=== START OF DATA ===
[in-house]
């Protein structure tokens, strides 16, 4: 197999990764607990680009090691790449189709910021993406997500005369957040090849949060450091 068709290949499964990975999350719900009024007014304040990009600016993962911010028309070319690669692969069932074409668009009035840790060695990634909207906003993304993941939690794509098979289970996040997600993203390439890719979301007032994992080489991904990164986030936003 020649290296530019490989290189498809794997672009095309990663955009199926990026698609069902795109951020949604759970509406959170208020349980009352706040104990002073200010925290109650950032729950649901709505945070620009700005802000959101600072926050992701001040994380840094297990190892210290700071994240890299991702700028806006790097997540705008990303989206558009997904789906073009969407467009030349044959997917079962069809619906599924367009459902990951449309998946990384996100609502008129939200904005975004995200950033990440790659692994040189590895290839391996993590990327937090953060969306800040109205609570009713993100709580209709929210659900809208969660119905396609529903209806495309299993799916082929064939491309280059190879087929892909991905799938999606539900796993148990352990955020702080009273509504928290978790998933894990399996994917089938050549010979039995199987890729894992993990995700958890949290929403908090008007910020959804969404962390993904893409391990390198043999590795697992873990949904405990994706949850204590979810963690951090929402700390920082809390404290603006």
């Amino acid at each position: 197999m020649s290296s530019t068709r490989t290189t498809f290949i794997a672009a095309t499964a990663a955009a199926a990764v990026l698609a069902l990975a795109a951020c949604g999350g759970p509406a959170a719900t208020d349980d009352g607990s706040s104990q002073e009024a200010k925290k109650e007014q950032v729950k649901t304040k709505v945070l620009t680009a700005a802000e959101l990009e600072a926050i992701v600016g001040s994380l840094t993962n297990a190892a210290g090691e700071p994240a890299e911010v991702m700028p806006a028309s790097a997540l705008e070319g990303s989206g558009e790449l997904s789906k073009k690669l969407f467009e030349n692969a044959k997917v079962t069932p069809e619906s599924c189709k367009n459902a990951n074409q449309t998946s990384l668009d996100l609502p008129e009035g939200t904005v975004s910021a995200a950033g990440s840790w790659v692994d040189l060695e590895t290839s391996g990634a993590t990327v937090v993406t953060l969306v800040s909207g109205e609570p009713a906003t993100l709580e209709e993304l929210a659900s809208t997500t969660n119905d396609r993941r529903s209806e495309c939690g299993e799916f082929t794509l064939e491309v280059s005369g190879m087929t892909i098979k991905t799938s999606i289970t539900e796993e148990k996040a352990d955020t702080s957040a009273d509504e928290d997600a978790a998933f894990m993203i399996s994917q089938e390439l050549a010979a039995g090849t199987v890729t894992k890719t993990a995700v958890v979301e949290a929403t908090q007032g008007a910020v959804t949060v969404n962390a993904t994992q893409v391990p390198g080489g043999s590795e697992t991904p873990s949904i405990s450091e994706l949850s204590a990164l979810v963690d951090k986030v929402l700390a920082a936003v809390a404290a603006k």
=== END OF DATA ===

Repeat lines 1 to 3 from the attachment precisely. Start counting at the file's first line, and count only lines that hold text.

[in-house]
């Protein structure tokens, strides 16, 4: 197999990764607990680009090691790449189709910021993406997500005369957040090849949060450091 068709290949499964990975999350719900009024007014304040990009600016993962911010028309070319690669692969069932074409668009009035840790060695990634909207906003993304993941939690794509098979289970996040997600993203390439890719979301007032994992080489991904990164986030936003 020649290296530019490989290189498809794997672009095309990663955009199926990026698609069902795109951020949604759970509406959170208020349980009352706040104990002073200010925290109650950032729950649901709505945070620009700005802000959101600072926050992701001040994380840094297990190892210290700071994240890299991702700028806006790097997540705008990303989206558009997904789906073009969407467009030349044959997917079962069809619906599924367009459902990951449309998946990384996100609502008129939200904005975004995200950033990440790659692994040189590895290839391996993590990327937090953060969306800040109205609570009713993100709580209709929210659900809208969660119905396609529903209806495309299993799916082929064939491309280059190879087929892909991905799938999606539900796993148990352990955020702080009273509504928290978790998933894990399996994917089938050549010979039995199987890729894992993990995700958890949290929403908090008007910020959804969404962390993904893409391990390198043999590795697992873990949904405990994706949850204590979810963690951090929402700390920082809390404290603006």
């Amino acid at each position: 197999m020649s290296s530019t068709r490989t290189t498809f290949i794997a672009a095309t499964a990663a955009a199926a990764v990026l698609a069902l990975a795109a951020c949604g999350g759970p509406a959170a719900t208020d349980d009352g607990s706040s104990q002073e009024a200010k925290k109650e007014q950032v729950k649901t304040k709505v945070l620009t680009a700005a802000e959101l990009e600072a926050i992701v600016g001040s994380l840094t993962n297990a190892a210290g090691e700071p994240a890299e911010v991702m700028p806006a028309s790097a997540l705008e070319g990303s989206g558009e790449l997904s789906k073009k690669l969407f467009e030349n692969a044959k997917v079962t069932p069809e619906s599924c189709k367009n459902a990951n074409q449309t998946s990384l668009d996100l609502p008129e009035g939200t904005v975004s910021a995200a950033g990440s840790w790659v692994d040189l060695e590895t290839s391996g990634a993590t990327v937090v993406t953060l969306v800040s909207g109205e609570p009713a906003t993100l709580e209709e993304l929210a659900s809208t997500t969660n119905d396609r993941r529903s209806e495309c939690g299993e799916f082929t794509l064939e491309v280059s005369g190879m087929t892909i098979k991905t799938s999606i289970t539900e796993e148990k996040a352990d955020t702080s957040a009273d509504e928290d997600a978790a998933f894990m993203i399996s994917q089938e390439l050549a010979a039995g090849t199987v890729t894992k890719t993990a995700v958890v979301e949290a929403t908090q007032g008007a910020v959804t949060v969404n962390a993904t994992q893409v391990p390198g080489g043999s590795e697992t991904p873990s949904i405990s450091e994706l949850s204590a990164l979810v963690d951090k986030v929402l700390a920082a936003v809390a404290a603006k």